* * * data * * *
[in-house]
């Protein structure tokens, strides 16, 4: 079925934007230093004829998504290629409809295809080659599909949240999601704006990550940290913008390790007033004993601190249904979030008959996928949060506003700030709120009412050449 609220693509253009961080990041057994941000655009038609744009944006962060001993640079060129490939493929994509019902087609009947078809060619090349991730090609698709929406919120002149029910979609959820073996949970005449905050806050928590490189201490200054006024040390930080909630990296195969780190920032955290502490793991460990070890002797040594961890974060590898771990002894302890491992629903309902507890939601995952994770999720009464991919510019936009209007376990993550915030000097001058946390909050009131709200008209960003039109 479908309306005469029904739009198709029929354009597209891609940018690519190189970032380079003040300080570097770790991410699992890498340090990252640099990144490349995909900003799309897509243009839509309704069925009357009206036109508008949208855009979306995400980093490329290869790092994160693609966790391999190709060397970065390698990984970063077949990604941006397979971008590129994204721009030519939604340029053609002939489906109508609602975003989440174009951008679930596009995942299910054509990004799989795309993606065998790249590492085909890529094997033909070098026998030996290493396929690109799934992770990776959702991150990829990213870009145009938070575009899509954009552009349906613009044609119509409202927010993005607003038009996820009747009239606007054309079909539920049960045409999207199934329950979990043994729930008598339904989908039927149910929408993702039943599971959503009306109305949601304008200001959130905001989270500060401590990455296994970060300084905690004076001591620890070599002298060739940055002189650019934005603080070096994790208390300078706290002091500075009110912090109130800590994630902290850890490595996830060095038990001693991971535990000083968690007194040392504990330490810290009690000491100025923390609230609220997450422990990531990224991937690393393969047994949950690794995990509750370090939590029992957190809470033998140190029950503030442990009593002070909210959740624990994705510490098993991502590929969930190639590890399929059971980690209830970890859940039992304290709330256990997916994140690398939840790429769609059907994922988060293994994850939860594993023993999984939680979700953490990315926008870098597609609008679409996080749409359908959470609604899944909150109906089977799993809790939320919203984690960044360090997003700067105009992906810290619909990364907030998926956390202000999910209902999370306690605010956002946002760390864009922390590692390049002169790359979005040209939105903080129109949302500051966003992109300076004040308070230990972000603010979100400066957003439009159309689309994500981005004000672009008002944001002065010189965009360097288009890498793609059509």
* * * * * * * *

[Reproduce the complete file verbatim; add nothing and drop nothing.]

[in-house]
């Protein structure tokens, strides 16, 4: 079925934007230093004829998504290629409809295809080659599909949240999601704006990550940290913008390790007033004993601190249904979030008959996928949060506003700030709120009412050449 609220693509253009961080990041057994941000655009038609744009944006962060001993640079060129490939493929994509019902087609009947078809060619090349991730090609698709929406919120002149029910979609959820073996949970005449905050806050928590490189201490200054006024040390930080909630990296195969780190920032955290502490793991460990070890002797040594961890974060590898771990002894302890491992629903309902507890939601995952994770999720009464991919510019936009209007376990993550915030000097001058946390909050009131709200008209960003039109 479908309306005469029904739009198709029929354009597209891609940018690519190189970032380079003040300080570097770790991410699992890498340090990252640099990144490349995909900003799309897509243009839509309704069925009357009206036109508008949208855009979306995400980093490329290869790092994160693609966790391999190709060397970065390698990984970063077949990604941006397979971008590129994204721009030519939604340029053609002939489906109508609602975003989440174009951008679930596009995942299910054509990004799989795309993606065998790249590492085909890529094997033909070098026998030996290493396929690109799934992770990776959702991150990829990213870009145009938070575009899509954009552009349906613009044609119509409202927010993005607003038009996820009747009239606007054309079909539920049960045409999207199934329950979990043994729930008598339904989908039927149910929408993702039943599971959503009306109305949601304008200001959130905001989270500060401590990455296994970060300084905690004076001591620890070599002298060739940055002189650019934005603080070096994790208390300078706290002091500075009110912090109130800590994630902290850890490595996830060095038990001693991971535990000083968690007194040392504990330490810290009690000491100025923390609230609220997450422990990531990224991937690393393969047994949950690794995990509750370090939590029992957190809470033998140190029950503030442990009593002070909210959740624990994705510490098993991502590929969930190639590890399929059971980690209830970890859940039992304290709330256990997916994140690398939840790429769609059907994922988060293994994850939860594993023993999984939680979700953490990315926008870098597609609008679409996080749409359908959470609604899944909150109906089977799993809790939320919203984690960044360090997003700067105009992906810290619909990364907030998926956390202000999910209902999370306690605010956002946002760390864009922390590692390049002169790359979005040209939105903080129109949302500051966003992109300076004040308070230990972000603010979100400066957003439009159309689309994500981005004000672009008002944001002065010189965009360097288009890498793609059509």